Vaccine supply issues delay rollout for B.C.'s elderly population: Dr. Bonnie Henry | iNFOnews | Thompson-Okanagan's News Source

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Vaccine supply issues delay rollout for B.C.'s elderly population: Dr. Bonnie Henry

Image Credit: (AP Photo/Frank Augstein, Pool)
February 05, 2021 - 1:32 PM

B.C.’s elderly are being asked to be patient with the delay in getting vaccinated but the details of how that will be done aren't coming until after the Family Day long weekend.

Provincial health officer Dr. Bonnie Henry had hoped to move to the second phase of the province’s vaccination program before the end of February, but the drop-off in the supply of vaccine the past couple of weeks is slowing that down.

Still, she hopes to get clinics and other delivery methods going by March. Eligible people will be contacted and a hot line will be set up.

“It will not necessarily be your family doctor who will be calling,” she said during a briefing today, Feb. 5. “We will be connecting with people in a number of ways. We’re using what we know about people, by age, and their MSP, for example, to connect with them."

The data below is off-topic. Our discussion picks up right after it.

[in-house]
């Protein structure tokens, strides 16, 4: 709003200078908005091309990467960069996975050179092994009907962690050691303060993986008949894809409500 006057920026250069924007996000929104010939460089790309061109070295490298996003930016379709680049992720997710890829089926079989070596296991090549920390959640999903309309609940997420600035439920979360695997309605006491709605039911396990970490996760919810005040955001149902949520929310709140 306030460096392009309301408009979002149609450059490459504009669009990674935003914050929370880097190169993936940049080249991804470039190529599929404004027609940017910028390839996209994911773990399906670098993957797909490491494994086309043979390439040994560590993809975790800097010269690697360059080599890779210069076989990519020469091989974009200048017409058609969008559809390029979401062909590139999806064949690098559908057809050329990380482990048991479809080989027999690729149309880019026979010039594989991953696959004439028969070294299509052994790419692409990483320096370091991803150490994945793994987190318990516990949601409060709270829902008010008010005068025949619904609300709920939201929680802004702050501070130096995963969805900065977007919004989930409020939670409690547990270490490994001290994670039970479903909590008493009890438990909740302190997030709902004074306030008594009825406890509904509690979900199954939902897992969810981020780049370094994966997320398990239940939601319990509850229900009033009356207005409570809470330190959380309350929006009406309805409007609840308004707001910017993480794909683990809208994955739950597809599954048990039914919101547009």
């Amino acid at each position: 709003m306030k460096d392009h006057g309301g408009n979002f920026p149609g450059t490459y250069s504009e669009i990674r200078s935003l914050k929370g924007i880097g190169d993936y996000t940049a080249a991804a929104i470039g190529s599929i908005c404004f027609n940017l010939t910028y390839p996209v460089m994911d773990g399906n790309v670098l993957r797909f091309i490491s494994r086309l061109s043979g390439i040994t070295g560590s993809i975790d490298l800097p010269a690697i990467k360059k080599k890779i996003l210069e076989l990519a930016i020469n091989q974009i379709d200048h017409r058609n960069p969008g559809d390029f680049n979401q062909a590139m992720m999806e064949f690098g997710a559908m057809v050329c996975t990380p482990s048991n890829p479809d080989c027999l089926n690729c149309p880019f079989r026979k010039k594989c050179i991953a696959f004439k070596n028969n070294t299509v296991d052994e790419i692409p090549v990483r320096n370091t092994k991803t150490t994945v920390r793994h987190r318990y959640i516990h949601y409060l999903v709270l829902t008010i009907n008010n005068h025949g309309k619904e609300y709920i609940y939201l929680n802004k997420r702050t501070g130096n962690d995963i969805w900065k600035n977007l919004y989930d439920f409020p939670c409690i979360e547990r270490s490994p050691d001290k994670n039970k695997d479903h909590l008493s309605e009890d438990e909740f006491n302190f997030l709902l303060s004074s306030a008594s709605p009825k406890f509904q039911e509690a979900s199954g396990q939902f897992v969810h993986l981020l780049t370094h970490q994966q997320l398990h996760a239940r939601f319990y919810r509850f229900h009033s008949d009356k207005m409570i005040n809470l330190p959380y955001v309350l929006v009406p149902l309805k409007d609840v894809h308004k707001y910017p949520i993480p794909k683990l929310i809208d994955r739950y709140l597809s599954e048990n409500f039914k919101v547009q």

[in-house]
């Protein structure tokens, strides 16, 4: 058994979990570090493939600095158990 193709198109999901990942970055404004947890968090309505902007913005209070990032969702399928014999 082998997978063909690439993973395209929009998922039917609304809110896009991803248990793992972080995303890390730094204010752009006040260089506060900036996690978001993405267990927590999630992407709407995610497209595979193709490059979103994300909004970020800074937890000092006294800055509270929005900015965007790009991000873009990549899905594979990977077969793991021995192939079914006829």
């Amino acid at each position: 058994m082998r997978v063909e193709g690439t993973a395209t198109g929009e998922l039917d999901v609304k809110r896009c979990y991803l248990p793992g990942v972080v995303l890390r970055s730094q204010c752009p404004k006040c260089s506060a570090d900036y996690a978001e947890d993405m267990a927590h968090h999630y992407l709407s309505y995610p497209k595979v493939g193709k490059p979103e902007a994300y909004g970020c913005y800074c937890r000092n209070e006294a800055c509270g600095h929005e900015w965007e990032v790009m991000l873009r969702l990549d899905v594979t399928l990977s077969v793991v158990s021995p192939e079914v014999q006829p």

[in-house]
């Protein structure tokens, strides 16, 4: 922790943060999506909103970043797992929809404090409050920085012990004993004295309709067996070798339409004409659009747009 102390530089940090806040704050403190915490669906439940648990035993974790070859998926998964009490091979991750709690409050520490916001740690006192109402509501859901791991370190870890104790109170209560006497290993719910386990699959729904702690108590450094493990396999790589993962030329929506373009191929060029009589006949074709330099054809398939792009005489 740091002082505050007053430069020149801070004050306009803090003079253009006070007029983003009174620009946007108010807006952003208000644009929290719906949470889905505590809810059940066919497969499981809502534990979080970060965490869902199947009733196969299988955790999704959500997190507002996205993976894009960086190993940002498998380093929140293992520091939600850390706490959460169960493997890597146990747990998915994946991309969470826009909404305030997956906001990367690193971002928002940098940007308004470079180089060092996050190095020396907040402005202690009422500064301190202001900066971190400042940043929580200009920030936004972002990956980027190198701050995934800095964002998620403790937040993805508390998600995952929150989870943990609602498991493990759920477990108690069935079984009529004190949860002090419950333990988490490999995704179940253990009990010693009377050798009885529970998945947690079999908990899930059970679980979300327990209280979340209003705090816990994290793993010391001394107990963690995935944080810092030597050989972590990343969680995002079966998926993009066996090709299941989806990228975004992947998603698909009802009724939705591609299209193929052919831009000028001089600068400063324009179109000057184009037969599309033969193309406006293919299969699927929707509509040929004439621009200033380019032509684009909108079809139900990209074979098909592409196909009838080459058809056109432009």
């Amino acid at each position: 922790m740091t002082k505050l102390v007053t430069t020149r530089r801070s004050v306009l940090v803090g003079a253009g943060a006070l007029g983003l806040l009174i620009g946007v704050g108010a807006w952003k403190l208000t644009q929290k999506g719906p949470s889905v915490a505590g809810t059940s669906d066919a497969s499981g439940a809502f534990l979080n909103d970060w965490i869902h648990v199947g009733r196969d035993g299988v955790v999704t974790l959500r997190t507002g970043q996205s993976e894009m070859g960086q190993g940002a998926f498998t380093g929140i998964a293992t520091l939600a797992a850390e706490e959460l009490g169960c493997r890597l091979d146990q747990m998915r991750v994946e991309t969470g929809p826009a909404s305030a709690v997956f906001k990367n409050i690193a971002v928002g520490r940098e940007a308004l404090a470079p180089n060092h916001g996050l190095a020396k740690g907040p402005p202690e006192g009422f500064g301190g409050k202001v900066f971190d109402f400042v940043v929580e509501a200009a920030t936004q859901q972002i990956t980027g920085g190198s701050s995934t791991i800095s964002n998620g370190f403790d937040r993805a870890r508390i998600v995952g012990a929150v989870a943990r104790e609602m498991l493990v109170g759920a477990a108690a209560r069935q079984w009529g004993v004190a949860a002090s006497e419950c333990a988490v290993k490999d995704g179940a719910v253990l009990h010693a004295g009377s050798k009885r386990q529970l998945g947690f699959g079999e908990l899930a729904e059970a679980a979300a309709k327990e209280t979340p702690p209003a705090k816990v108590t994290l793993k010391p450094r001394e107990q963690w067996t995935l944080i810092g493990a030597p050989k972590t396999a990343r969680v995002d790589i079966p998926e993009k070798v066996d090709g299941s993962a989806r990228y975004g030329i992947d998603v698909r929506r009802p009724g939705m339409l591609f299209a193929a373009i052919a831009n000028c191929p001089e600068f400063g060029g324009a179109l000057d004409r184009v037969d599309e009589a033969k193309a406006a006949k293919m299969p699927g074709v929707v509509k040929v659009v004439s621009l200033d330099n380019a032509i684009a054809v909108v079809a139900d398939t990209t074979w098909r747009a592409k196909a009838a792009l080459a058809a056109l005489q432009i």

Right now, the focus of the provincial vaccination program is on the most vulnerable, especially those living and working in long-term care homes.

Next, the program moves to people 80 years and older living in the community, Indigenous people over 65, hospital staff and others. See more here.

Dr. Henry hopes the supply of vaccines ramps up in the next couple of weeks so clinics can open for this group in March. There will also be workers assigned to help reach those who have mobility issues.

Once all those have received their vaccinations, the program will move to those under the age of 80 but go by age groups, oldest to youngest, with the target to have everyone who wants a vaccine to be vaccinated by the end of September.

The province has received more than 150,000 doses of vaccines but had none of the Pfizer product delivered last week and limited amounts this week.

It’s also essential to administer second doses to those who started getting injected before Christmas. Only about 5,000 of those second doses have been administered.

Out of all those vaccinations, there have been 205 adverse reactions in B.C., Dr. Henry said. That’s about 14 per 10,000 doses which is a number that was expected.

About one quarter of the reactions (55) were considered serious. Most were allergic reactions and only a few people had to be hospitalized for a short period of time, she said.


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